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Domestic Violence

Domestic violence is actual or threatened physical, emotional or mental abuse of one partner towards another in a relationship, usually of the man towards the woman, although it is not solely confined to heterosexual relationships and it is occasionally also perpetrated by women towards male partners. At the root of the abuse is the perpetrator's desire to have power and control over their partner. It's much more common than many people think, but it often goes unnoticed as it tends to happen in the privacy of the home.

Common features of domestic violence include being beaten, not being allowed to leave the home, being verbally insulted and put down, being controlled in every aspect of life, being denied access to food or money, being threatened or blackmailed either physically or emotionally, being raped, and living in fear of doing or saying something that will trigger the abuse.

People who've never been trapped in a violent relationship often find it difficult to understand how it happens. Why doesn't the abused partner just leave? It's really not as simple as that. For a start, the violence doesn't always stop after the relationship has ended. Abusive partners often find out where their partner has gone and continue the violence. Many women are also financially dependent on their partners or would be unable to juggle a job and childcare alone. Sometimes a feeling of guilt about splitting up the family and upsetting the children can stop a woman from leaving, as can feelings of shame for some women who are brought up to believe for cultural reasons that a marriage or relationship is for life. Furthermore, the perpetrators have a tremendous hold over their partners after years of grinding down their confidence and self-esteem to the point that they don't feel that they would be able to leave, that they don't deserve any better, or even that the abuse is their own fault. The ability to leave also depends on the woman's social situation. Sometimes their partner has cut them off so much from their family and friends that they have noone to turn to or they may feel too frightened, ashamed or embarrassed to admit the abuse.

If you are in an abusive relationship, the best thing that you can do is to leave as soon as you can. You don't deserve to be abused and it certainly is not your fault. Abusive partners rarely change their ways (even though they may often promise to do so) and you won't be able to make your partner change either (which many women believe). It doesn't matter how you behave or what you say, if he's abusive you'll always find yourself at the brunt of his violent temperament. Don't feel ashamed or isolated such behaviour is not acceptable and there are lots of ways in which you can get support to help you leave your partner and find safety.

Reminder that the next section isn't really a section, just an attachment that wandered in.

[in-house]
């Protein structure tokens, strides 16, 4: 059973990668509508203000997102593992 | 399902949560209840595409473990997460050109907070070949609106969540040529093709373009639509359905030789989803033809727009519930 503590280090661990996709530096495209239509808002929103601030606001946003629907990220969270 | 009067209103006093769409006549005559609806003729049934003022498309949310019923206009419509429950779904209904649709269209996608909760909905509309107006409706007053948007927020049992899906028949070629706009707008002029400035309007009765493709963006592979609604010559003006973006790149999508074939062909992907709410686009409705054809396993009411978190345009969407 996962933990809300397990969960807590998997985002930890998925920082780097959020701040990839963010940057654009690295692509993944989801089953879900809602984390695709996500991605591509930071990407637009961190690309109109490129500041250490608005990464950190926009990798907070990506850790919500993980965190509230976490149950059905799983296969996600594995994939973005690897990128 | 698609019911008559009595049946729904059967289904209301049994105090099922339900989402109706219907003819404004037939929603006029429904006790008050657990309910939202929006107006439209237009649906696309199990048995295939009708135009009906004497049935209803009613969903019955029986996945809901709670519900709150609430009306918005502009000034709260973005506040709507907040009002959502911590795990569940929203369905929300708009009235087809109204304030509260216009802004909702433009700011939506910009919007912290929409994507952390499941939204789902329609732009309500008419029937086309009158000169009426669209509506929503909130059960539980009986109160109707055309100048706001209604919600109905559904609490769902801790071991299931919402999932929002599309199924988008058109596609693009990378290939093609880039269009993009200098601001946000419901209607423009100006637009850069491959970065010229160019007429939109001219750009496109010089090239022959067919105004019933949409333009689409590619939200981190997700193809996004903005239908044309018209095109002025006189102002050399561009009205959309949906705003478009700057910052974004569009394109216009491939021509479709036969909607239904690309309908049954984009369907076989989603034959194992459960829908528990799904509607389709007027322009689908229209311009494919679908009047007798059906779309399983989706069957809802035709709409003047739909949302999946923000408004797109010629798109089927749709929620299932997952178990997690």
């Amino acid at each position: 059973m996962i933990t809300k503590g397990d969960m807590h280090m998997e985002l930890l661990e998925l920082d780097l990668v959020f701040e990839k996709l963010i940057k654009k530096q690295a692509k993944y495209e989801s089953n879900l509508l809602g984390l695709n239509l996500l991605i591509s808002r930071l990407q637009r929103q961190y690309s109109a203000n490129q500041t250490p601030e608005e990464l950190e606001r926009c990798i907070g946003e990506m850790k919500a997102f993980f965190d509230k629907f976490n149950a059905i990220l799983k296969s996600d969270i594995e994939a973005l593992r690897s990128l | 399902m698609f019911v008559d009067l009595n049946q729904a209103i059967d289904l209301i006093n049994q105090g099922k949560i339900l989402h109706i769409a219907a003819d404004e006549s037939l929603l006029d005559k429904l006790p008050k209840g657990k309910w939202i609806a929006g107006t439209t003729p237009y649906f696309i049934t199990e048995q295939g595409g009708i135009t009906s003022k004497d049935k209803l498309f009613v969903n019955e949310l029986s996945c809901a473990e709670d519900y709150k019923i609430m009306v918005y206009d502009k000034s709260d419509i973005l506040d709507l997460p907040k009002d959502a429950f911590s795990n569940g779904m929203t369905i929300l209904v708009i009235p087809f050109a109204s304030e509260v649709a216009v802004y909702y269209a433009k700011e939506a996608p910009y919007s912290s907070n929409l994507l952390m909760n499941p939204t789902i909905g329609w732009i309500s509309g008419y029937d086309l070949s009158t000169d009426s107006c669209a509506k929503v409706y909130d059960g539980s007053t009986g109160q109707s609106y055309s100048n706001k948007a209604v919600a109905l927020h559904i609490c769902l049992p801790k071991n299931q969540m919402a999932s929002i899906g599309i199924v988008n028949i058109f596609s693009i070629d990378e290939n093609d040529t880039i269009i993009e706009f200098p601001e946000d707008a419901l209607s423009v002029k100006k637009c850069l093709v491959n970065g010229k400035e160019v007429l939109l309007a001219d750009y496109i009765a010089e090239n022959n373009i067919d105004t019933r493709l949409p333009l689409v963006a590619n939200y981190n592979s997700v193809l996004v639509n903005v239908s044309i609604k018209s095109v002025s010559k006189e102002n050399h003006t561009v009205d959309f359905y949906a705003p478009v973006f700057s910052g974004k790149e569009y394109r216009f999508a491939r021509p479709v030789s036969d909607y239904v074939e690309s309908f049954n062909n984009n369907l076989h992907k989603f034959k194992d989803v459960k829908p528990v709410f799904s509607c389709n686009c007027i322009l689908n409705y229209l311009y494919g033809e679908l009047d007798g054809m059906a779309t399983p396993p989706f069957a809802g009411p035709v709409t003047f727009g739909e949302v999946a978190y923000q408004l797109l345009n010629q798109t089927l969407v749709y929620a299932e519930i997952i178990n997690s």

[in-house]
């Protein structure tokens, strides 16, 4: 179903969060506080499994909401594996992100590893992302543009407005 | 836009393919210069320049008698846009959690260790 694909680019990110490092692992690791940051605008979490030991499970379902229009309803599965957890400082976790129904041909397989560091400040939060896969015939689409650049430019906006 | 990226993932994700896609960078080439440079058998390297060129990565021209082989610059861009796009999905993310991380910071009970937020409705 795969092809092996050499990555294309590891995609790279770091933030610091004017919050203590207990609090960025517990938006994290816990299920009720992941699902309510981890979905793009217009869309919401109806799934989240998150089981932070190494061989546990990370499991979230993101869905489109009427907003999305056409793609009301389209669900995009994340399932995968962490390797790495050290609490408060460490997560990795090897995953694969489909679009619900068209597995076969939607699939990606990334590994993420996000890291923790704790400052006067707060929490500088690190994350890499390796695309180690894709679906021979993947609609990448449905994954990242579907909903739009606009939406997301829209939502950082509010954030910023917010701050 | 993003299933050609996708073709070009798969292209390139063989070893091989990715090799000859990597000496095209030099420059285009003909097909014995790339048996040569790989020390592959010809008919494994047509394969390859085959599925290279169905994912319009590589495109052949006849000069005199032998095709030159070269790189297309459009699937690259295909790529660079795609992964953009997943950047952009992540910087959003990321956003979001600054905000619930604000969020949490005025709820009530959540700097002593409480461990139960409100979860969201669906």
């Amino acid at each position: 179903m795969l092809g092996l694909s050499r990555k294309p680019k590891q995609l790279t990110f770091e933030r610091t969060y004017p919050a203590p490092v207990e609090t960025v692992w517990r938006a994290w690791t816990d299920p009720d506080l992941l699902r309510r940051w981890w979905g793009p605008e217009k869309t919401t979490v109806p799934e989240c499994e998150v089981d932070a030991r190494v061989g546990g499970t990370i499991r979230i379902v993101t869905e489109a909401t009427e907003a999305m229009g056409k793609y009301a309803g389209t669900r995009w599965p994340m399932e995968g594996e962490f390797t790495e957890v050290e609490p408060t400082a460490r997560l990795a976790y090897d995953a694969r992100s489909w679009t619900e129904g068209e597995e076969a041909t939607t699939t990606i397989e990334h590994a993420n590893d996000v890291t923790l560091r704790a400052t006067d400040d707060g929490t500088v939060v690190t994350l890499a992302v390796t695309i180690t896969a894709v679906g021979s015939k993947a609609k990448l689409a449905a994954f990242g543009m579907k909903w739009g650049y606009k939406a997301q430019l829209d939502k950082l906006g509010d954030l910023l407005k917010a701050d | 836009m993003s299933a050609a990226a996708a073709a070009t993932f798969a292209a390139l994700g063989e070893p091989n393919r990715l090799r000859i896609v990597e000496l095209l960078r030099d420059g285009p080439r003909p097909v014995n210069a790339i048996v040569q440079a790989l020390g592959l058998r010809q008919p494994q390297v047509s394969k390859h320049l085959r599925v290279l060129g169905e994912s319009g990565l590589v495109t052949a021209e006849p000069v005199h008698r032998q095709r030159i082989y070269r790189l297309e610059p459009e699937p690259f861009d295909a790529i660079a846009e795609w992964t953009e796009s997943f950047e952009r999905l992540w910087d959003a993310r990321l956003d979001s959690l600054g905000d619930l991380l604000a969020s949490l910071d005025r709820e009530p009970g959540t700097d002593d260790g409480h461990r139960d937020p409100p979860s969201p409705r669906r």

If you have a family member or friend in whom you can confide and who would be able to take you in, get in touch with them. However, bear in mind that if your partner knows where they live, they may be able to track you down.

Alternatively, there are many domestic abuse charities who can provide a listening ear and someone to talk over your problems with, and some have refuges where women can escape to in safety and secrecy. Get in touch with Women's Aid ( or Refuge (

You have a right to local authority housing if you need to leave your partner as a result of domestic violence. All local authorities have a stock of emergency accommodation as well as permanent housing.

If you want to stay in your own home and have your partner leave (which will only be appropriate in some circumstances, depending on the likelihood of him returning to abuse you, and whether you have friends or family nearby who can protect you), there are various ways in which you can attempt to evict him. If you are unmarried and the home is in your name alone, he will have no rights to the property and you can tell him to leave or change the locks when he is out if he refuses to leave. If you are married, even if the home is not in your name, you have the right to stay in it. To have your abusive partner evicted you will have to apply for an occupation order through the courts. If your property is council-rented, you can apply to have an abusive partner evicted.

Don't forget that the police can help too and have special units trained to deal with victims of domestic violence. In an emergency, call 999, otherwise phone or visit your local police station. The police have measures that they can take to protect you from your partner and he may face criminal prosecution. There are also ways in which the civil courts can protect you, by means of court injunctions (such as occupation orders and non-molestation orders) to exclude your partner from your house and try to prevent them from harming you or your children.

Remember that you are not alone in suffering from domestic violence and you are in no way to blame. Noone deserves to be abused. With help from various sources, you can end your abusive relationship. Most women who escape a violent partner go on to experience positive, loving relationships in the future with men who respect and care for them.

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